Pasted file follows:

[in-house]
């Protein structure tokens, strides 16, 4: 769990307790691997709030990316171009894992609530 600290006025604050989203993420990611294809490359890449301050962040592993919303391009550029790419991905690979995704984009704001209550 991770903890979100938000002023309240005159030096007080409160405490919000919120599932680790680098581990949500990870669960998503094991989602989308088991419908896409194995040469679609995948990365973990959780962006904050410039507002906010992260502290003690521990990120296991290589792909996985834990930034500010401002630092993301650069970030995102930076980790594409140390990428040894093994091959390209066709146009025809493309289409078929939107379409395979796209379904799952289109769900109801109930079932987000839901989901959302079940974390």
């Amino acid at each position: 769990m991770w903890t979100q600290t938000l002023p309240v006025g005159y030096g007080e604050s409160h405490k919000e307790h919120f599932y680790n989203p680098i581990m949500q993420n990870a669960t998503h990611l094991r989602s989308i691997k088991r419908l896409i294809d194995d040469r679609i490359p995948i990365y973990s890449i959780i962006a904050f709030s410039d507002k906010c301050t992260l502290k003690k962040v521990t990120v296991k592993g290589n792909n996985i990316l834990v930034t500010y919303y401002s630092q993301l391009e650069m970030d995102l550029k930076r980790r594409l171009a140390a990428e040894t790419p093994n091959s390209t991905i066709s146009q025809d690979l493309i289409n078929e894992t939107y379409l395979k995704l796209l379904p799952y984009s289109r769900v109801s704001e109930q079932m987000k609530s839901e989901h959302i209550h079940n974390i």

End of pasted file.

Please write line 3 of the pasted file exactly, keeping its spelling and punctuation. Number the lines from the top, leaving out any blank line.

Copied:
């Amino acid at each position: 769990m991770w903890t979100q600290t938000l002023p309240v006025g005159y030096g007080e604050s409160h405490k919000e307790h919120f599932y680790n989203p680098i581990m949500q993420n990870a669960t998503h990611l094991r989602s989308i691997k088991r419908l896409i294809d194995d040469r679609i490359p995948i990365y973990s890449i959780i962006a904050f709030s410039d507002k906010c301050t992260l502290k003690k962040v521990t990120v296991k592993g290589n792909n996985i990316l834990v930034t500010y919303y401002s630092q993301l391009e650069m970030d995102l550029k930076r980790r594409l171009a140390a990428e040894t790419p093994n091959s390209t991905i066709s146009q025809d690979l493309i289409n078929e894992t939107y379409l395979k995704l796209l379904p799952y984009s289109r769900v109801s704001e109930q079932m987000k609530s839901e989901h959302i209550h079940n974390i």